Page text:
This Notre Dame review is spoiler-free.
Realized by Herve Hadmar and based on the book The Night of Notre Damewritten by the Paris Fire Brigade and Romain GubertNetflix’s new limited series Our Lady is another example of trying to turn a real-life disaster — in this case, the iconic Parisian Notre-Dame cathedral which caught fire in April 2019 — into prestige television. It’s an admirable attempt, capturing the importance of saving not just a landmark, but a slice of history, and shaking it with the headwinds of human emotion and experience.
Notre Dame, you see, isn’t just a building – it’s a totem, and has meant so much to so many people over the years that to see it burn was to see all it stood for. collapse with him. Putting it out before the damage got too bad was a big undertaking, a coordination of effort and expertise worthy of the structure’s rich history. Our Ladythe show is good for getting that across.
In the lives licked by the flames, we see a range of experiences, influences and motivations – the sense of duty embodied by a fire chief, the personal challenge of a grieving lover, the ambition of a journalist responsible for documenting the affair, the divine inspiration, the family bond and the joy of unexpected and unlikely friendships. The event was not just a threat to a national monument but, in its own way, the first thread in a tapestry of human connection, skillfully woven across six episodes.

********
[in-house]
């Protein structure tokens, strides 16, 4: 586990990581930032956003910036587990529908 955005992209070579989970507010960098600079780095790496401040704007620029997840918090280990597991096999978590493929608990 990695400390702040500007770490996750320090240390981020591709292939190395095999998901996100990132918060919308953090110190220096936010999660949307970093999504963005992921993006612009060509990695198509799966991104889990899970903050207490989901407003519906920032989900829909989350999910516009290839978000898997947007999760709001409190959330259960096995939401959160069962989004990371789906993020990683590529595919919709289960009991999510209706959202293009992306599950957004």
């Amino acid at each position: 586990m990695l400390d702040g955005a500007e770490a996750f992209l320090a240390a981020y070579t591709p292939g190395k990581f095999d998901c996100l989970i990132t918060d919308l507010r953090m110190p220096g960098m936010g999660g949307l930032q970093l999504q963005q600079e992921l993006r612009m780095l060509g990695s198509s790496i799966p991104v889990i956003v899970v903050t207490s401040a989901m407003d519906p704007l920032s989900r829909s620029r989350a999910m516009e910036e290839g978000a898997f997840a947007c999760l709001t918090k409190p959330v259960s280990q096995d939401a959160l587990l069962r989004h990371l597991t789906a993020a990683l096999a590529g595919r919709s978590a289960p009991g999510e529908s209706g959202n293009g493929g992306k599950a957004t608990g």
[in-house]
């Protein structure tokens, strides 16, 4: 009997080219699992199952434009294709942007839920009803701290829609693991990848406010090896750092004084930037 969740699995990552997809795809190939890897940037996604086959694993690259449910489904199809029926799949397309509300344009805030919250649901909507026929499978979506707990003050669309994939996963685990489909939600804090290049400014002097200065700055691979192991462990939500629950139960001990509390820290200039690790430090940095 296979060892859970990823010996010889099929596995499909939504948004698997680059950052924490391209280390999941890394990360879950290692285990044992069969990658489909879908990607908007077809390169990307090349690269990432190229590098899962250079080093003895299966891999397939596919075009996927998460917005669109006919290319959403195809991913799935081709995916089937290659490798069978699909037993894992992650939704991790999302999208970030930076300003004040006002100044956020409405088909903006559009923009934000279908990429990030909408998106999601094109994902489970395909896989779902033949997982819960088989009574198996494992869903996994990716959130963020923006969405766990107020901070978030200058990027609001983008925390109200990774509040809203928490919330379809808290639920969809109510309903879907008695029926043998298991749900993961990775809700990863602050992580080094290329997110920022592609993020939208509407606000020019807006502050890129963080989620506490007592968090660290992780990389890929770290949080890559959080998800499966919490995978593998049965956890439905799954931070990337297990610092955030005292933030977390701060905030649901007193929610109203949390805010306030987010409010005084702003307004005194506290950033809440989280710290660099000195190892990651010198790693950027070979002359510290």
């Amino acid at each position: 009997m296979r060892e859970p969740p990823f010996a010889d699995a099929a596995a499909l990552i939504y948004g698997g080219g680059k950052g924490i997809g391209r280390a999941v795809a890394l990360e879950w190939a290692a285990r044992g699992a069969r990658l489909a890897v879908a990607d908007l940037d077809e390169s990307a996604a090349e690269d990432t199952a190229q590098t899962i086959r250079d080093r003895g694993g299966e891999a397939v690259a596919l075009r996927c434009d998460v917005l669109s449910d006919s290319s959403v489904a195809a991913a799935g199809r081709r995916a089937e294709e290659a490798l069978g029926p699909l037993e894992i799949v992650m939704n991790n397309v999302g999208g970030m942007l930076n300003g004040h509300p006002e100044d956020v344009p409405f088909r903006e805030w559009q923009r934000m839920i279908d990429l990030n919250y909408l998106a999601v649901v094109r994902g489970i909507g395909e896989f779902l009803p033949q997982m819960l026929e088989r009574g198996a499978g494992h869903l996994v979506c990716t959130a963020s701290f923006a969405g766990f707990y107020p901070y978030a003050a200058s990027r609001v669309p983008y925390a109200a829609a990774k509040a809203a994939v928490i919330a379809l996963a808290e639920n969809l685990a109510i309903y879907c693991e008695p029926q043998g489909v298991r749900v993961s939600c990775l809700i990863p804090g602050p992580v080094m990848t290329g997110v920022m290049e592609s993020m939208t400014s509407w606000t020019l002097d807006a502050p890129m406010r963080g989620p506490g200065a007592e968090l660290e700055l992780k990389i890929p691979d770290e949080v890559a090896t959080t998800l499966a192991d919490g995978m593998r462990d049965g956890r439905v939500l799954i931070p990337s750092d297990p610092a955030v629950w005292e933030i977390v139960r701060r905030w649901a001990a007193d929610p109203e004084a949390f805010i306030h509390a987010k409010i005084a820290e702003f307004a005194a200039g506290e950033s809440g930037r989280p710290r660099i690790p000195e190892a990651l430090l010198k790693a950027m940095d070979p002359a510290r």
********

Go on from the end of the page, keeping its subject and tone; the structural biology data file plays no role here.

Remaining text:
In this human bond, Our Lady finds a lot of emotion. The varied perspectives help address multiple driving themes and objectives, and the overall effect, especially when the stories begin to intertwine, is pleasing. The theme of preservation, as obvious as it is, arises relatively well. But the predictable genre beats and compressed structure mean that so many characters and perspectives feel like they’re jostling for equal treatment, leading to a lack of depth and a frustrating adherence to cliche.
Like the recent high wateralso on netflix, Our Lady is a factual account with accurate descriptions of the processes surrounding a famous real-life situation, but it requires a degree of artistic license with its characters and storylines. It does not always succeed in mixing the two. It works like a Paris firefighters endorsement more, I think, than a drama, where despite the game’s performance, it can sometimes feel crippled by its familiarity and predictability. (And no, I don’t mean if the cathedral burns, but in terms of the outcome of more personal stories.)
All that said, there’s something to be said for the sense of importance Our Lady is able to create; his sincere appreciation for those who helped prevent the cathedral from burning down, not to mention his respect for the cathedral itself and his understanding of what it means to Parisians and the world.
You can stream Notre Dame exclusively on Netflix.
- Our Lady ending explained.
- East Our Lady based on a true story?
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